Known as an “enemy to those who make him an enemy, friend to those who have no friend” Blackie’s exploits were successfully adapted to films, radio and television. Boston Blackie first came to the big screen in a series of silent movies between 1919 and 1927. Several actors took turns portraying Boston Blackie in the silent era including: Bert Lytell, Sam De Grasse, David Powell, William Russell and Drew Barrymore’s great uncle, Lionel Barrymore. In 1941, Columbia Pictures launched a highly successful series of B-movies starring Chester Morris. A total of 14 Boston Blackie pictures starring Morris were filmed between 1941 and 1949. Flanking Morris in the features was Dick Lane as New York Police Inspector Farraday. Because Blackie had a checkered past, Inspector Farraday tagged him for just about every unsolved crime committed in the big apple, requiring Blackie to solve the case before landing in jail. Initially, there was friction in the relationship between Blackie and Farraday, but as the franchise continued, Farraday recognized Blackie’s talents and occasionally even sought his help. The Columbia features included George E. Stone as ‘Runt’, Blackie’s chauffer – accomplice – valet and fall guy – with Lloyd Corrigan as Blackie’s millionaire friend, Arthur Manleder.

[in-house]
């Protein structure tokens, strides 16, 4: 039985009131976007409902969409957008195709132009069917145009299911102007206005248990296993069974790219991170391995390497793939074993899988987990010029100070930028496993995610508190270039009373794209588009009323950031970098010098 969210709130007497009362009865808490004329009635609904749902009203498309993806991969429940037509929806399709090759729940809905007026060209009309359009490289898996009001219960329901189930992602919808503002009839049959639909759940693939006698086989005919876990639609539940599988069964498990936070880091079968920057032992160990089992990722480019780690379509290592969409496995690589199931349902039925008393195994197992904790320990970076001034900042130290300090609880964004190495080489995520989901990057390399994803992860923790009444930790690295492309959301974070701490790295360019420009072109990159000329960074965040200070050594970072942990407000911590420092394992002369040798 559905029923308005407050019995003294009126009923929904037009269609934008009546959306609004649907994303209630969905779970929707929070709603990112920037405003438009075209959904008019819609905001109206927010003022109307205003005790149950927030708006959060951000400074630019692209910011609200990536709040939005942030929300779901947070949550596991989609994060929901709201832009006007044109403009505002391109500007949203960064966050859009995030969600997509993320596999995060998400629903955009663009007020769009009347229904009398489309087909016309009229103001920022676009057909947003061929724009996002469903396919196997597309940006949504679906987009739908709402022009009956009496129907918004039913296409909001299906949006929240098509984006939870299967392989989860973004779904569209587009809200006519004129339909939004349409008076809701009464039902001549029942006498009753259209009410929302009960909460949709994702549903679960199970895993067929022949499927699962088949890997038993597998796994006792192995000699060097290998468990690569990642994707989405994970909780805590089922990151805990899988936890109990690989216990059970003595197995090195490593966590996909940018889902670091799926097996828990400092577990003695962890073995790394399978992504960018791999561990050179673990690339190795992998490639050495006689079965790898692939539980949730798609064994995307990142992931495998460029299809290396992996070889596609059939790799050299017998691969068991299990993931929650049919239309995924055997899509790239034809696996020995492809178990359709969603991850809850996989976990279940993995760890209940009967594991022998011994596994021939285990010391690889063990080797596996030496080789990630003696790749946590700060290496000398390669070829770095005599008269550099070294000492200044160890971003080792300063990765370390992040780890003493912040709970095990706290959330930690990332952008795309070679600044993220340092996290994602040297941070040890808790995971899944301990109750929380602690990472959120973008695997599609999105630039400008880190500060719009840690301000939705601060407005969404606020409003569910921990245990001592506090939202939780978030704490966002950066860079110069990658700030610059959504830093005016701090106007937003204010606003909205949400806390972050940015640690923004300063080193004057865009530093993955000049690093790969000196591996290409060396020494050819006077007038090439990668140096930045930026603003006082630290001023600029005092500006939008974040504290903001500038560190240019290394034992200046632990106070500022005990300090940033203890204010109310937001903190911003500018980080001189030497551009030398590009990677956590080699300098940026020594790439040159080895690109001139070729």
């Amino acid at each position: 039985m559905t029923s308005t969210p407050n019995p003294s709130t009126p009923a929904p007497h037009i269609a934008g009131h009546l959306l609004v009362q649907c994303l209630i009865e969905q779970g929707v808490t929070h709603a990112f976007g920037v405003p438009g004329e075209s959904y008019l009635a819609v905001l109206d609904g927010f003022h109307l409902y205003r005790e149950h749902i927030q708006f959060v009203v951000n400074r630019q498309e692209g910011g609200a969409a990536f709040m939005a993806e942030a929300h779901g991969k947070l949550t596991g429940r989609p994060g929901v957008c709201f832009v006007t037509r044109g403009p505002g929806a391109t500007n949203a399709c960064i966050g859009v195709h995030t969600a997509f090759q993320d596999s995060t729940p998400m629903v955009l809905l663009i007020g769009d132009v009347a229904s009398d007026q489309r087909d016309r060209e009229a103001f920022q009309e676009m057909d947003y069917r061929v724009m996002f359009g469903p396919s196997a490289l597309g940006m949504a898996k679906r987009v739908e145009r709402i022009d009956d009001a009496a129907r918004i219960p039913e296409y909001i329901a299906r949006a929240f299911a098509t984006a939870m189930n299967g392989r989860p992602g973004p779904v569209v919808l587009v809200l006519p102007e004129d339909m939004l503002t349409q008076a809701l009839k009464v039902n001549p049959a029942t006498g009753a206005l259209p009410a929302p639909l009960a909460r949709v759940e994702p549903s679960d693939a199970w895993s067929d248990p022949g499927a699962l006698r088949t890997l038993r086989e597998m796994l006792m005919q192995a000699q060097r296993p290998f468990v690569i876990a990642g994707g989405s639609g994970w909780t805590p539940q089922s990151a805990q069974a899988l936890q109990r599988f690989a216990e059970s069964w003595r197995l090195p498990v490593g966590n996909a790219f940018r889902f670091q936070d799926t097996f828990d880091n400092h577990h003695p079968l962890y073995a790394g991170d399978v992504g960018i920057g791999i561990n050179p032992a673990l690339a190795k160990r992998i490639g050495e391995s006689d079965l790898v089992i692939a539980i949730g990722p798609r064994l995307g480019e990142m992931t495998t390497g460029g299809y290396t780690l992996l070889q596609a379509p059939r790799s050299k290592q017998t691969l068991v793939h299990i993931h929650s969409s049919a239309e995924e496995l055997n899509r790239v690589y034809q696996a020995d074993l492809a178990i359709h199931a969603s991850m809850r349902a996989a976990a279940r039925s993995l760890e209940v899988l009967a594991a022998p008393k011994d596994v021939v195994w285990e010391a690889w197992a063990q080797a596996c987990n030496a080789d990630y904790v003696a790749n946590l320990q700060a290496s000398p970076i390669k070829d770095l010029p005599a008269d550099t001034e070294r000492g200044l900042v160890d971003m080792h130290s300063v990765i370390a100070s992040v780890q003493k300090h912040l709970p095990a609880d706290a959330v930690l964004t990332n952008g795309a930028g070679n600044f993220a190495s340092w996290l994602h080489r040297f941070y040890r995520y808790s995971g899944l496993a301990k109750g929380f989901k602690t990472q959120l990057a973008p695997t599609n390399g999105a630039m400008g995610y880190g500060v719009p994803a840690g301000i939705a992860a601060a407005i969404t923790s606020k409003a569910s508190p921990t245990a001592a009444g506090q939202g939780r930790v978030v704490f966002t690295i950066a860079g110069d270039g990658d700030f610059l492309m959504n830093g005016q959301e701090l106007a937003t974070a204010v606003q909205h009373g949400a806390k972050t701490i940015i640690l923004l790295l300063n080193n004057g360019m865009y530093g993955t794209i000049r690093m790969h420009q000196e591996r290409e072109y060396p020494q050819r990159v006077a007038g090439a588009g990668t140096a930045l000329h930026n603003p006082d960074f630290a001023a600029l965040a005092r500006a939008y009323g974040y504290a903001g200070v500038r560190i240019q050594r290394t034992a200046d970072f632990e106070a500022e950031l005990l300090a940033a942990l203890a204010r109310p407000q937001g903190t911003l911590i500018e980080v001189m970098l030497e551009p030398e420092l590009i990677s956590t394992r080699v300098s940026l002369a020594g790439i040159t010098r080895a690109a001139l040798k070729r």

Riding the Boston Blackie wave, NBC brought the character to radio as a summer replacement for their Rinso-sponsored, and mega-popular, Amos ‘n’ Andy series. Chester Morris reprised his film role in the 13-episode radio series, which also brought Dick Lane to the airwaves as Inspector Farraday. Morris’ film commitments kept him from continuing his radio portrayal beyond the summer of 1944 so in 1945 prolific radio producer Fredric W. Ziv retooled the entire cast. Ziv signed Broadway actor Richard Kollmar to the radio role of Boston Blackie. Kollmar was married to famed journalist and reporter Dorothy Kilgallen. The two hosted the incredibly popular morning chat show “Breakfast With Dorothy & Dick” aired on New York’s powerful WOR-Mutual. The Kollmars were the toast of New York high life and Ziv new that casting Kollmar as his radio detective would help market the series. Supporting Kollmar were New York’s finest radio performers, including Maurice Tarplin as Inspector Farraday and Lesley Woods as Blackie’s girlfriend, Mary Wesley. Kollmar brought just the right amount of sarcastic wit and charm to the character, starring in more than 200 radio episodes produced between 1945 and 1950. One of the hallmarks of the Kollmar series was his humorous ‘play on words’ that punctuated the end of a scene … “because the criminal stole the necklace, Farraday put the bracelets on him.”